One of the destinations on my last travel wish list blog was surprising to some. No passport required, no vaccinations and definitely no requirement to learn another language. Unless you count Scouse. Yep, A Brummie Home and Abroad finally made it to Merseyside for a February city break. Here’s what we got up to in our 36 hours in Liverpool.
Did you know this city guide is also available as a GPS navigated app? To download this, and other Liverpool self-guided tours, please click here!
For us Brummies it’s less than 2 hours on the train from New Street direct to Liverpool Lime Street. We’re making the most of our weekend by heading straight to the station after work. Via Tesco Express for train cans to get the party started. An unannounced platform change, and we’re finally off. Train cans ahoy.
It’s just after 8pm when we arrive. We rely on Google Maps to get us to our hotel, dragging our wheelie cases through the Friday night revellers. We’re staying at the Z Hotel on North John Street. It was a last minute change of accommodation after remembering I’d booked a “just-in-case” cancellable hotel, which looked a bit dodgy on second viewing. The Z Hotel rooms are a little on the small side, with very little storage space and a double bed shoved up against a window. Mr Fletche is not a fan of the glass shower and toilet situation. I press myself up against the opaque glass to prove my modesty is intact. Mr Fletche is not convinced.
I unpack and realise I have woefully underpacked. I have taken the whole capsule wardrobe idea a little far. One jumper (black). One t-Shirt (black). One pair of skinny jeans (black). One dress (sparkly). Two skirts (one sparkly, one burgundy). And three pairs of tights (black). At least everything matches. I throw on the black t-shirt with the sparkly skirt and we head out to dinner.
In a moment of excellent advance planning I have booked us a table at local tapas restaurant La Vina, meaning we don’t have to wander around Liverpool looking for somewhere we both fancy to eat post-9pm. I’ve already written about La Vina and the other places we ate in Liverpool here. We end our first night with a stroll up to Ship & Mitre, a great craft ale pub recommended by my friend Elkie.
Despite being wedged between Mr Fletche and a freezing cold exterior wall, I manage a reasonably good nights sleep. As in all hotel rooms, I am either shiveringly cold or boiling hot during the night. The sun is streaming though the window though, and there are lovely views across the rooftops to enjoy whilst Mr Fletche makes us a cuppa.
We have a full day exploring ahead of us so it’s important to fill up with a hearty breakfast. We’re just around the corner from Moose Coffee so head there for what is indeed a hearty breakfast. You can read more about Moose Coffee here.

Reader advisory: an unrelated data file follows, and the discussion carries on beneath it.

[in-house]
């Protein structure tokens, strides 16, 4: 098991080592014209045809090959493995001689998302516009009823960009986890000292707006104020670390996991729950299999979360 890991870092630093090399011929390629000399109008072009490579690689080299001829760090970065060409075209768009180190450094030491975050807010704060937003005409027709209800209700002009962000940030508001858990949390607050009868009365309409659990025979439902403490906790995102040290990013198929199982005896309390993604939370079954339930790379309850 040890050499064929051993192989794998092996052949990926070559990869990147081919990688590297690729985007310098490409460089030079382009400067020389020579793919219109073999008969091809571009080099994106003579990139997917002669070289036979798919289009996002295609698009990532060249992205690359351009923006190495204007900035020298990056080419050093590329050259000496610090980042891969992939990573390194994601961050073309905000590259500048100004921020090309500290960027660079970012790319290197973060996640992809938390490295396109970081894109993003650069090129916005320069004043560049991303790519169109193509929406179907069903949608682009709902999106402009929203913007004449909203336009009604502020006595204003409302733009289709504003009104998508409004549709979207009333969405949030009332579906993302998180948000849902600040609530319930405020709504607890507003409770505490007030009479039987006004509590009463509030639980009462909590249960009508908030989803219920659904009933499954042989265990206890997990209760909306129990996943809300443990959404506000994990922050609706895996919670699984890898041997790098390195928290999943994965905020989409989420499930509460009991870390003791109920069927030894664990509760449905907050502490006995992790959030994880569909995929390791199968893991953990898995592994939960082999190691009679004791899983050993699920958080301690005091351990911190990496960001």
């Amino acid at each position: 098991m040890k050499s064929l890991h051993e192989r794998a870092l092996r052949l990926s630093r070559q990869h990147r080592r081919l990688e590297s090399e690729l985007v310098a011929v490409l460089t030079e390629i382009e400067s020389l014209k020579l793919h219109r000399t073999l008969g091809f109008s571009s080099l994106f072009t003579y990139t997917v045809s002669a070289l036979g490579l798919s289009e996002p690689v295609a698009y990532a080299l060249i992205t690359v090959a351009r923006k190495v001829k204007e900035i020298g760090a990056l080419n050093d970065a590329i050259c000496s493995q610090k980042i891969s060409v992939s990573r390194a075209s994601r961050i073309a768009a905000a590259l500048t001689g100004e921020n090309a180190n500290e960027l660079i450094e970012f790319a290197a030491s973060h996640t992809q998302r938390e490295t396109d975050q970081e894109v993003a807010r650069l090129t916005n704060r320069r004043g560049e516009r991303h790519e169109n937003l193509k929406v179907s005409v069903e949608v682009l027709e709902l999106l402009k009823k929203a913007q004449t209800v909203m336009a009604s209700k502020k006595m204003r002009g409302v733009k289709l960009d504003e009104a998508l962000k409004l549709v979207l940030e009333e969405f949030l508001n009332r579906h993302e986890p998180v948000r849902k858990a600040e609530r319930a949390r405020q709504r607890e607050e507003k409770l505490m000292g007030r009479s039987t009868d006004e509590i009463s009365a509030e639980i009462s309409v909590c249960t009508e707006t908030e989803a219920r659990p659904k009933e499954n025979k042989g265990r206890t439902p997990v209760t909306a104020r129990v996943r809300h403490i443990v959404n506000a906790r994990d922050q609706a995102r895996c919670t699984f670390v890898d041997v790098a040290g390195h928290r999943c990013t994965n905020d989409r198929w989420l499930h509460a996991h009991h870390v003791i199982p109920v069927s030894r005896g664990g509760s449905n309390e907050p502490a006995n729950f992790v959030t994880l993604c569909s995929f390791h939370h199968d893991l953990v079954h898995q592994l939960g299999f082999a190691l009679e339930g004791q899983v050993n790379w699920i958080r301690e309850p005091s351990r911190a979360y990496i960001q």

Where else to head first in Liverpool but to the waterfront? The Liverpool skyline is one of the most recognisable in the U.K., mainly due to the beautiful and elegant architecture of the Three Graces. The Royal Liver Building, the Cunard Building and the Port of Liverpool Building are an iconic trio, with the twin Liver birds looking over the river and the city.
Even after stopping for breakfast we are lucky to reach the Beatles statue with relatively few people around. I kindly snap a group of girls posing with the Fab Four and then manage to inveigle myself into a prime photo position. I also encourage Mr Fletche to get involved. We continue our stroll along the waterfront, past the Museum of Liverpool, and head to the Royal Albert Docks. The sun is playing hide and seek, but when it comes out and lights up the buildings and water it’s a spectacular sight.
After spending far too long at Albert Docks and taking far too many photos, we continue walking along the waterfront, past the M&S Bank Arena. We cut back in when we realise we’re in danger of walking right out of the city. Liverpool Cathedral is looming ahead so we decide to visit. Finding it from our current location proves harder than first thought. Particularly when I get distracted by simultaneously trying to find the Baltic Triangle. Luckily they are not a million miles away from each other.
For someone who pours scorn on those obsessed by Instagram, I spend an extraordinarily long amount of time posing in front of Paul Curtis’ Liver Bird wings on Jamaica Street. The Baltic Triangle is full of little hideaways and secret bars behind locked doors that I’d love to spend longer exploring, but it’s onwards and upwards to the Cathedral.
I am so glad we made the effort to visit the Cathedral – even if we arrive via a very circuitous route. Not only is it Britain’s biggest cathedral but it has a beautiful interior; wide open spaces unencumbered by pews, high vaulted ceilings, and a simple neon motif from Tracy Emin. We surprisingly spend about an hour here, just wandering around before partaking in a cuppa in the mezzanine coffee shop. It’s a place of religion, and of spiritualism, but also of community and comfort. And apparently wonderful views from the tower, although we didn’t venture up there on this occasion.
From the cathedral, we head back into the hustle and bustle of the city. We pass the ruins of St Luke’s – bombed in the May blitz of 1941 but now used as an outdoor events space. This is something Liverpool does so well, repurposing disused buildings and areas into something for the community. We then head down Hope Street, passing lots of tiny independent boutiques, bars and coffee shops before hitting the main shopping area. We’re not interested in sightseeing around New Look or Primark – we have a much more Liverpool-focused location in mind.